Blagojevich Directs Board to Implement Strategy
CHICAGO -- Seeking to arm law enforcement and the justice community with the necessary tools to protect public safety, Governor Rod R. Blagojevich announced today the release a progressive plan to integrate state, county, and local justice information systems throughout Illinois. To provide support of the plan, he also signed today an Executive Order that appoints a Board to implement the plan.
The Executive Order establishes the Illinois Integrated Justice Information System Governing Board which is charged with coordinating the development of systems that will enhance information sharing. The 23-member board, comprised of local, county, and state criminal justice agencies, will work in accordance with the recommendations contained in the Illinois Integrated Justice Information System Strategic Plan 2003-2004. The plan is available on the Illinois Criminal Information Authority website at www.icjia.state.il.us/iijis/public/pdf/strategicplan_final.pdf.
This is a sweeping plan constructed by several hundred criminal justice professionals making it a model for the nation. It will integrate the flow of information throughout Illinois' criminal justice system allowing the critical data need by police officers, prosecutors, and judges to be shared electronically among the justice officials. As a result, access to shared information will improve decision-making and the quality of justice, enhance public safety and security, and with proper safeguards, ensure the privacy and confidentiality of the information.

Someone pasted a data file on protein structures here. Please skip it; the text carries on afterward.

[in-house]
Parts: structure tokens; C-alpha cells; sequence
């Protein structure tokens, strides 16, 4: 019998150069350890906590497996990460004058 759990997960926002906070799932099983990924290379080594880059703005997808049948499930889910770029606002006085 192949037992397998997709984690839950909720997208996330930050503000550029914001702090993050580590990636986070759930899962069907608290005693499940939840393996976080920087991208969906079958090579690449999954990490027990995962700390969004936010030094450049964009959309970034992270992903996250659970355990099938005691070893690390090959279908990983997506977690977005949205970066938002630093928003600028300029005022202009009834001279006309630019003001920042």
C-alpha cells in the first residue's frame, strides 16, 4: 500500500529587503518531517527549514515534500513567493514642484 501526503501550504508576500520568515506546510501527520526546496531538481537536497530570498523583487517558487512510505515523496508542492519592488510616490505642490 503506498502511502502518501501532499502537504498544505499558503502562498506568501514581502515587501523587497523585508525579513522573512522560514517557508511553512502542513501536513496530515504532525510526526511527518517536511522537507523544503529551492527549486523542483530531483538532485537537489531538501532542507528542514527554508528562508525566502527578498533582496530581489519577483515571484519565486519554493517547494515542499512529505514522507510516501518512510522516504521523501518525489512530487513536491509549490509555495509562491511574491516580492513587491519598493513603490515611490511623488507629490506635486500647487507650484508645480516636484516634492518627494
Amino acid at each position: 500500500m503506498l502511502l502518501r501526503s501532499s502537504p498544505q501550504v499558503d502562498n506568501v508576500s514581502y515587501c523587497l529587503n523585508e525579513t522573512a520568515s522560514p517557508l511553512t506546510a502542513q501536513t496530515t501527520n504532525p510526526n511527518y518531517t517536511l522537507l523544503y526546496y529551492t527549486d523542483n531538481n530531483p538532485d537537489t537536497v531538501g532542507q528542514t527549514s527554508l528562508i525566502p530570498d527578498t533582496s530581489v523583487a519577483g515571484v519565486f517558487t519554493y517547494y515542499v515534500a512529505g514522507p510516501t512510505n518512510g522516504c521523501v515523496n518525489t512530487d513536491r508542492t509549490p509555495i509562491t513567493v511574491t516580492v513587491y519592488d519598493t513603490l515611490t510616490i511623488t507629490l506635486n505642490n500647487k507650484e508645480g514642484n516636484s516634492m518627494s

"By exchanging better information more efficiently, our communities will be safer because we will be able to help prevent murderers, pedophiles and drug dealers moving from city to city unknown to local law enforcement," said Governor Blagojevich. "Additionally, to help further protect our children from predators, this plan can help ensure that those who seek to be placed in a position of trust, such as day care workers, school bus drivers, and foster care parents would be more thoroughly screened."
With the ability to share information promptly, decision makers will be better able to make informed conclusions, such as a prison official who is set to release an inmate for completing their sentence but is unaware that this same inmate is wanted by a jurisdiction 1,500 miles away. Integrating relevant information and making it available to justice officials can improve the quality of their decision and the safety of the public.
"Giving justice officials the right information at the right time will result in better decisions that will improve public safety," said Governor Blagojevich. "Once implemented our new system will replace the labor intensive and protracted practice of filling out redundant paper work and will provide law enforcement more time to solve crimes faster."
Funding for the first two years of this plan will be provided by federal grant funds already earmarked for integration by the Illinois Criminal Justice Information Authority.